Even the spin doctors sometimes get spun.
It's not just the American people who were deceived by the Bush administration, former White House press secretary Scott McClellan asserts in his new tell-all memoir -- he says he was deceived, too.
As the mouthpiece of the administration, presenting the president's policies to the public, the White House press secretary serves at the pleasure of the president. But he is also a public servant, and as such, has a responsibility to be as honest as possible about what is really going on behind the closed doors of the Oval Office.
"As press secretary," he writes in his new memoir "What Happened: Inside the Bush White House and Washington's Culture of Deception," "I spent countless hours defending the administration from the podium in the White House briefing room. Although the things I said were sincere, I have since come to realize that some of them were badly misguided."
McClellan accuses President Bush and administration officials of being "evasive" and "shading the truth" about the war in Iraq, Bush's rumored cocaine use and a White House leak that outed CIA agent Valerie Plame.
He chastises the president for his "decision to turn away from candor and honesty when these qualities were most needed."
Getting spun by White House officials, and parsing out what is true enough to share with the public is all part of the job, former President Clinton's press secretary Dee Dee Meyers said.
"It is incumbent on you, as press secretary, to talk to a lot of people and discern the truth yourself," she said. "Not everyone you work with will always tell you the truth. Sometimes they are spinning you, sometimes they have a position that is unresolved, and sometimes they're just covering their own backside."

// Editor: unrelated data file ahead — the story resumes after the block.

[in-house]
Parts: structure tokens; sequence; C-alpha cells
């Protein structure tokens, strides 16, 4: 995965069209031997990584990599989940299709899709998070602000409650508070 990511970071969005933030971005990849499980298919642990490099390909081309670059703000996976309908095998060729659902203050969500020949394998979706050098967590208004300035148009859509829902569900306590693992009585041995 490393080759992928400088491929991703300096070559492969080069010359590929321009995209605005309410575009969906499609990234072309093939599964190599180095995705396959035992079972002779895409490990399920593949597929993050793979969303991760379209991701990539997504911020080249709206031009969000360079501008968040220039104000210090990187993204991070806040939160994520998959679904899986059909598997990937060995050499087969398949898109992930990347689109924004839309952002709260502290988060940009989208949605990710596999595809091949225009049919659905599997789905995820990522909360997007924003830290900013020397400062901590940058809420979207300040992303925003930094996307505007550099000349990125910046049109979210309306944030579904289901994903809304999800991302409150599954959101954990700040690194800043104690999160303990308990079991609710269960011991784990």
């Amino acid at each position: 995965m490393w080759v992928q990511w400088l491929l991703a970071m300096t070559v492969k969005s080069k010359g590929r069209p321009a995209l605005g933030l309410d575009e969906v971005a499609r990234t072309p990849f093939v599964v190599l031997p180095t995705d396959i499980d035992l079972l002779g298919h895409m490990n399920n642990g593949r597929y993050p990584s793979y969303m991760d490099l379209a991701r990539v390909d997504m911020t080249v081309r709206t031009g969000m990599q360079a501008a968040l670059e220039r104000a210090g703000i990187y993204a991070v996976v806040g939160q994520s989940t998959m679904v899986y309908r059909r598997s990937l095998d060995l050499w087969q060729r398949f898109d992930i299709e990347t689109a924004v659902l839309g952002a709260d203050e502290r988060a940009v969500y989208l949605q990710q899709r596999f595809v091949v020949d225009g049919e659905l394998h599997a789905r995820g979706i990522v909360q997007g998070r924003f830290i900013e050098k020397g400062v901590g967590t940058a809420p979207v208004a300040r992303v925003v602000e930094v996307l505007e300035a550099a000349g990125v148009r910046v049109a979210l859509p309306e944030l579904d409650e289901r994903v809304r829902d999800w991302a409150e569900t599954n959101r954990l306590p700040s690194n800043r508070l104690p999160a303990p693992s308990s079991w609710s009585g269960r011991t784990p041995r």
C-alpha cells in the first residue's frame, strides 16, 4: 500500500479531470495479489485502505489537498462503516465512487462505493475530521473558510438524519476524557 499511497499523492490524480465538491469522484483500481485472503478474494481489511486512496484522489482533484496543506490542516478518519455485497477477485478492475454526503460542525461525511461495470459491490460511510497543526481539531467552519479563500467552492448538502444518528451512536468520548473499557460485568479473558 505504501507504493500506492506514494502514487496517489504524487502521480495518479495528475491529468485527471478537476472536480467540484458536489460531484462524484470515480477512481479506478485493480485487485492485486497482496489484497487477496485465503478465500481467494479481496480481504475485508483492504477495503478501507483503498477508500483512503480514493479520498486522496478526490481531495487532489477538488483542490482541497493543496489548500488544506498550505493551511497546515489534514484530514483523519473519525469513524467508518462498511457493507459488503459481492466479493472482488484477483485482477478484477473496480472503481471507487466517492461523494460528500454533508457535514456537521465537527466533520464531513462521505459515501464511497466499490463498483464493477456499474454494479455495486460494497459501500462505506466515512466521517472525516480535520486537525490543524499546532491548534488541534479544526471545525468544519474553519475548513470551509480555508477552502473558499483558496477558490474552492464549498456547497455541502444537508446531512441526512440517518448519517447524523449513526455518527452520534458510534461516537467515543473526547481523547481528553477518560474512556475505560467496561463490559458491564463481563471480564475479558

Under the pressure of the 24-hour news cycle and regular briefs, there is "never time to be absolutely sure of all the facts. You would never be able to brief reporters if you had to be reassured of every detail," Meyers said.
Meyers said press secretaries must be skilled in telling the media just what they know without making assumptions about what they have learned.
"You stay away from situations where the truth may be evolving, and try to stick to those issues you can speak with complete confidence," she said. "Press secretaries try very hard to only answer questions they know the answers to. You listen very carefully to what people tell you and can't assume anything beyond that. You need to leave wiggle room when talking to the press."
Meyers said there were aspects of the Whitewater investigation she knew Clinton was not telling her about. Meyers explained how she knew that sometimes she was not told everything so she would not be put in the position of having to lie to the public to protect her boss.
"The press secretary is not supposed to be lied to at all. But it depends on the individual, the administration and the circumstances," she said. "Sometimes it's helpful for you to know some information and sometimes it is helpful not to know anything."
In his book, McClellan writes that he understood the rules and tried to give himself "wiggle room." When he echoed the denials of Karl Rove and Lewis "Scooter" Libby regarding Valerie Plame, he said he was careful to pin the denials on them and chose his words carefully.
"There was only one problem," he writes of that strategy. "What I had said was untrue."
Many observers, both Bush insiders and critics of the administration, wonder why McClellan waited until now to voice these concerns.
"There is something about this book that just doesn't make any sense," Ari Fleischer, McClellan's former boss and predecessor, said in a statement. "For two and a half years Scott and I worked shoulder to shoulder at the White House. ... Not once did Scott approach me -- privately or publicly -- to discuss any misgivings he had about the war in Iraq or the manner in which the White House made the case for war.
"If Scott had such deep misgivings, he should not have accepted the press secretary position, as a matter of principle," Fleischer said.
McClellan writes that he was driven to write the book in an effort to tell the truth and be, metaphorically, set free.
He has, no doubt, burned bridges, but his decision to tell his truth may be what he was ultimately after, said ABC News consultant Matt Dowd, a former Bush advisor who parted with the President over Iraq.
"At some point you have to ask, what are you most loyal to? Are you loyal to a person? To the administration? To your own sense of truth?" Dowd said. "When there is a conflict between your loyalty to a person and your loyalty to the truth, you have to make a decision."